Quicken: a wilderness journey

Sometimes, all it takes is a one-word prompt to get us writing. Today’s Daily Post writing prompt: QUICKEN.

I HAD TO QUICKEN my pace, I knew. But I couldn’t. I couldn’t because I had injured my knee, injured it back there, back there on the mountain that, when I looked back, appeared as a big, quartzy monolith shining in the afternoon sun.

We were near the end of day three of our walk into Frenchmans Cap, a big, pointed peak standing above the canyon of the Franklin River in South West Tasmania. Our plan was walk in to Tahune Hut on day one, climb the peak on day two, walk out day three. Simple. But somethere on that mountain, up there above the treeline beyond Artichoke Valley, around Lake Tahune, I had injured my leg and my knee was letting me know about it. I could still walk okay though at a slower pace than my companions. There were no spasms of great pain, just a constant ache that told me I had better adopt a steady pace and try to avoid slipping and damaging it further.

Avoiding slipping out here on the Loddon Plains was something of a challenge. These were not called the Sodden Loddons for nothing. The trail, it was nothing like a well made and maintained track. It could best be described as a route traversing the flat, button grass plains between Frenchmans and the flying fox across the Franklin. Years of bushwalkers boots tramping a path across a soil that never dries out had turned the trail into a mudbath into which our legs would sink knee deep at times. Let’s just say that the trail was a long, linear bog along which slipping was more than a vague possibility.

 

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How it was done. The flying fox was our way across the Franklin River.

There is only this single route into Frenchmans. Moving out from the carpark we traversed moist eucalypt forest then crossed the Franklin on a flying fox. That’s a shallow wooden box hanging from a cable strung between pulleys on high platforms at both ends. Our means of movement was pulling ourselves across in this contraption, hand over hand, along the cable.

After this we ascended a minor slope that deposited us on the edge of the Lodden Plains. Then there was the long boggy walk across the plains, a matter of step after step, the pace becoming monotonous and the mind drifting to other, drier places. Eventually we noticed how the land was rising. We were now in the foothills of Frenchmans Cap. After that, it was up and up until we came to this wonderful little alpine lake with this welcoming little hut on its shore. Tahune Hut.

Tomorrow, we ascend. That was the plan. Tomorrow, though, I don’t ascend because somewhere up here in the mountains my knee has started to hurt with this dull but persistent pain that accompanied me through the next day like some nagging insect, all the way out.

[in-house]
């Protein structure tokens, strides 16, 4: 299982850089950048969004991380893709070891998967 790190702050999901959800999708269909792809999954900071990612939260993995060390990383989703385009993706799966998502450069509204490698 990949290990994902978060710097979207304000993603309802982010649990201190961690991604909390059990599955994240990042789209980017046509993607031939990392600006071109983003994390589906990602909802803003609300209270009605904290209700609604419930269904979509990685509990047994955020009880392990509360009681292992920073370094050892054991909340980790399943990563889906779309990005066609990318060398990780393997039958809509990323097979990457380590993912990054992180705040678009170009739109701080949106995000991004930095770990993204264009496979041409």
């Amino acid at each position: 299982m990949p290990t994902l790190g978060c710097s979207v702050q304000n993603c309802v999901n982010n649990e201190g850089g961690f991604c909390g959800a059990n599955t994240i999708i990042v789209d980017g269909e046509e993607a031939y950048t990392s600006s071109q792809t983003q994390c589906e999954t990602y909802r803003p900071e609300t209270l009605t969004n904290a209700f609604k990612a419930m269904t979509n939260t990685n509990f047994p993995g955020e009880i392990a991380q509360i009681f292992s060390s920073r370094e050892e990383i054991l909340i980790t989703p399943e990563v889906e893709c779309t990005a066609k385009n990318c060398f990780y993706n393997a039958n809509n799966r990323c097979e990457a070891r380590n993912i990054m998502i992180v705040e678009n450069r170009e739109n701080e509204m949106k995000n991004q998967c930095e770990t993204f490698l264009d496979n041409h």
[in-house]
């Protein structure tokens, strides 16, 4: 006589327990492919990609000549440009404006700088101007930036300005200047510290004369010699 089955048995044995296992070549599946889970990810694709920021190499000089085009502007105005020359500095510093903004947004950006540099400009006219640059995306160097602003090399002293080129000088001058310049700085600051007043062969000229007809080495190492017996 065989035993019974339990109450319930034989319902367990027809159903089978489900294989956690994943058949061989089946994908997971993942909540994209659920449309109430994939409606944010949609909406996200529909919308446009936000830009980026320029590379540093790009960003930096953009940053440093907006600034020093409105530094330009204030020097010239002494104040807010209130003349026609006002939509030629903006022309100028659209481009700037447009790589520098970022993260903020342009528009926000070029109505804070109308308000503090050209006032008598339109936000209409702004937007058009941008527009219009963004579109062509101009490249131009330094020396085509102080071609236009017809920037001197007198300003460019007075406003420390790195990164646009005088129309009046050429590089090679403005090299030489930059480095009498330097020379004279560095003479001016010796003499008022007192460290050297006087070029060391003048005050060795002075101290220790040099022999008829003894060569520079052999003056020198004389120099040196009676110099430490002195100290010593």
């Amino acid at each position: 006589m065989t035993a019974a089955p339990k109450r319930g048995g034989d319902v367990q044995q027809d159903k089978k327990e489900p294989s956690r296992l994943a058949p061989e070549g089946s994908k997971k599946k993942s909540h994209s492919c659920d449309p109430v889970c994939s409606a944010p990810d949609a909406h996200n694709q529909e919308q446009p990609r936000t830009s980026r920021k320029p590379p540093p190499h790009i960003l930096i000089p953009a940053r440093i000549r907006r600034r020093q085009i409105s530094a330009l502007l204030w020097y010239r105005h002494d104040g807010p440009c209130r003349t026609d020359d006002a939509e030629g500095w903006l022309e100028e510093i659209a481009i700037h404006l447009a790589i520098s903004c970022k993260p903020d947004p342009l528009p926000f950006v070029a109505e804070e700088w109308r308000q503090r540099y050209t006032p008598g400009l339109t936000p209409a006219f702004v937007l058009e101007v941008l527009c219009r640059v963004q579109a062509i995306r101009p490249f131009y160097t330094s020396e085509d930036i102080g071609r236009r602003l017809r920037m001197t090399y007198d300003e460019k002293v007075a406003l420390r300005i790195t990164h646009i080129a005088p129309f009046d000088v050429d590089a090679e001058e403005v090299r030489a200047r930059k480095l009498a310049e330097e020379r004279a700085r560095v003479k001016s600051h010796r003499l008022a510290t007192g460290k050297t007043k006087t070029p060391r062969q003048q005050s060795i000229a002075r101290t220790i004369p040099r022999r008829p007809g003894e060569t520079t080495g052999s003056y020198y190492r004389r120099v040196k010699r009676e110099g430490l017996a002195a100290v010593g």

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The suspension footbridge offers an easier and perhaps safer crossing of the Franklin than the flying fox of previous decdes. The white flowers at the end of the bridge  are those of the leatherwood tree, a species occurring only in the rainforest of western and south western Tasmania.

Down we go through the eucalypt forest until we stand on the banks above the Franklin. Now, there is no flying fox on which to pull ourselves, two at a time, across the river. There is, instead, a suspension bridge. Across we go to the far side where a leatherwood tree is in full summer flower, its blooms throwing it into high contrast with the dark greens of the surrounding rainforest.

Leatherwood grows only in Tasmania’s western rainforest and is prized for the distinctive taste of what is a unique honey that starts its production when the pollinators come by to fertilise those bright white flowers. The leatherwood trees and the rainforest they grow in are the basis of a food industry found only on this island.

Decades have passsed since I had first walked this track and as we pass through the tea tree scrub I recall that long day traversing that sodden plain and crossing the Franklin on that flying fox, all the while my knee kept reminding me not to slip, not to fall.

We are on our way to the West Coast and I had earlier suggested we stop and walk down to the Franklin. My partner had agreed and so here we were. We lingered by the river’s tannin-brown waters awhile, enjoying the ambience of the forest and the sound of flowing water. This time, I hadn’t felt the urge to quicken my pace.

The little car purrs to life with a turn of the key and we pull out of the carpark and head west, towards the coast. Through a gap in the trees I look southwards and there, on the far horizon, the peak of Frenchmans shines in the afternoon light like some siren calling me once again.

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